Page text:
The Fine Print: What You Should Do Before Accepting A Job Offer

The Fine Print: What You Should Do Before Accepting A Job Offer

Congratulations on your new job offer! But wait—did you read the fine print?

We never want to see a new hire leave a job in the first year. Although this does happen, at 619 Recruiting, we make every attempt to ensure that the people on both sides of the hiring equation have made an informed decision that leads to a long tenure.

The statistics on new employee early departures in the employment world at large are dramatically different, though. The human resource experts at Vultus provided an excellent breakdown of early departures:

Below is the breakdown of when new hires leave:

  • 1st Week: 16.45%
  • 1st Month: 17.42%
  • 2nd Month: 16.77%
  • 3rd Month: 17.42%
  • 4th Month: 10.97%
  • 5th Month: 5.48%
  • 6th Month: 14.48%


The alarming part is that over 68% of early departures take place in the first three months of employment. We’ve seen that many early departures are due to a lackluster evaluation of the job offer, including the fine print.

So how can job candidates transition to new employees with their eyes wide open?

This post will provide a straightforward technique to evaluate your job offer objectively and thoroughly.

Many different factors need to be considered when evaluating a job offer, and it can often seem overwhelming to sort through them all. We recommend starting with the basics. Here’s a simple example:

  • Priorities List—Use Weighted Format
  • Compensation Matrix
  • Benefits Matrix
  • Work/Lifestyle Matrix


Now set up a matrix of the essential metrics/categories. We started with:

  • Salary
  • Health Benefit
  • PTO
  • Vacation
  • Remote Work


Category/metric What I wanted (scale of 1-10) What I’m offered(scale of 1-10) Weight/Importance factor (1-10) Wanted Offered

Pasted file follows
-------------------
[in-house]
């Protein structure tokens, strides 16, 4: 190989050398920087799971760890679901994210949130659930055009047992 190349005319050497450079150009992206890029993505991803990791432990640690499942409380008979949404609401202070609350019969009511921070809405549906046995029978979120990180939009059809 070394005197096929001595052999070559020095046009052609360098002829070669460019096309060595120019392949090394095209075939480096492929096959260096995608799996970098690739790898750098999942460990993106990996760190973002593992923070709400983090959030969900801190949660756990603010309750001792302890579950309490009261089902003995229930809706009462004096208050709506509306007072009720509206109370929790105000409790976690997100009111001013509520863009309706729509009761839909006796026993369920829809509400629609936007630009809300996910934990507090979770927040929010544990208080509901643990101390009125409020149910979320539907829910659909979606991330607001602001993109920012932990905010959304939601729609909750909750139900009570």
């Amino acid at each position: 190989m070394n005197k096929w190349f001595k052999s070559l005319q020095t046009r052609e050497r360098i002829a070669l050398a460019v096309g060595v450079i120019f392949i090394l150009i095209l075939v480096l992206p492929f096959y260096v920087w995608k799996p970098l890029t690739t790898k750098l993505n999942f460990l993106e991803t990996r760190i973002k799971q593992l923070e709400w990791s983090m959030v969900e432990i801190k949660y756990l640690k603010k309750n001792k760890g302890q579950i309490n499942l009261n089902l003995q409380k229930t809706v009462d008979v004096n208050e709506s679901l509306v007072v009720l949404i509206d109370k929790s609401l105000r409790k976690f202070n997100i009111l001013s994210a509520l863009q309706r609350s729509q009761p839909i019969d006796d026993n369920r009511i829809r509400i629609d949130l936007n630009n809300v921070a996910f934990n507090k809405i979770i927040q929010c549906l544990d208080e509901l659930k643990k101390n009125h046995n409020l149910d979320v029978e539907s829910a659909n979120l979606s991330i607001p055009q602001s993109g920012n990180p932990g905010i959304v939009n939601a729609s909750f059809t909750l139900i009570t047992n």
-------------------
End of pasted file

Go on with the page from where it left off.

Salary = $/mo 10k 8k 10 100 80
Health Benefit 7 5 3 21 15
PTO 7 5 10 70 50
Vacation 7 5 5 35 25
Remote Work 9 5 10 90 50
Totals: 316 220

Assign your arbitrary value, “What I wanted (scale of 1-10)”, to the metrics, for example, health benefits. Don’t make it too complicated. Just consider the basics, like overall coverage and deductible. Then give it a rating from 1-10. The higher the rating, the more it suits what you wanted. Now do the same for, “What I’m offered(scale of 1-10)”.

Salary and other compensation measurements are much easier. For example, just take the monthly base pay you wanted vs. the offer in thousands. You can evaluate individual categories in more detail later, but for now, you just want to generate a high-level score for your job offer.

Now put your weighting factor, “Weight/Importance factor (1-10)”, in column four. This part is entirely subjective. It should make you think seriously about what metrics you place the highest values on.

The hard part is done. Now multiply your weighting factors by each category’s rating. You’ll come up with a score that should give you an evaluation of what you wanted and what your offer actually delivers.

Once you have the basics down, you can add additional metrics to your spreadsheet, like commute, non-compete agreements, bonus plans, commission plans, etc.

Have some fun with your job evaluation, and get as detailed as you want.


Still looking for your dream job? You’ve come to the right place.

Our team will help you find employment opportunities that align with your skills, experience, short-term employment goals, and long-term career objectives. Call us today at (866) 832-6619, or get in touch online. Our expert recruiters are waiting for your call.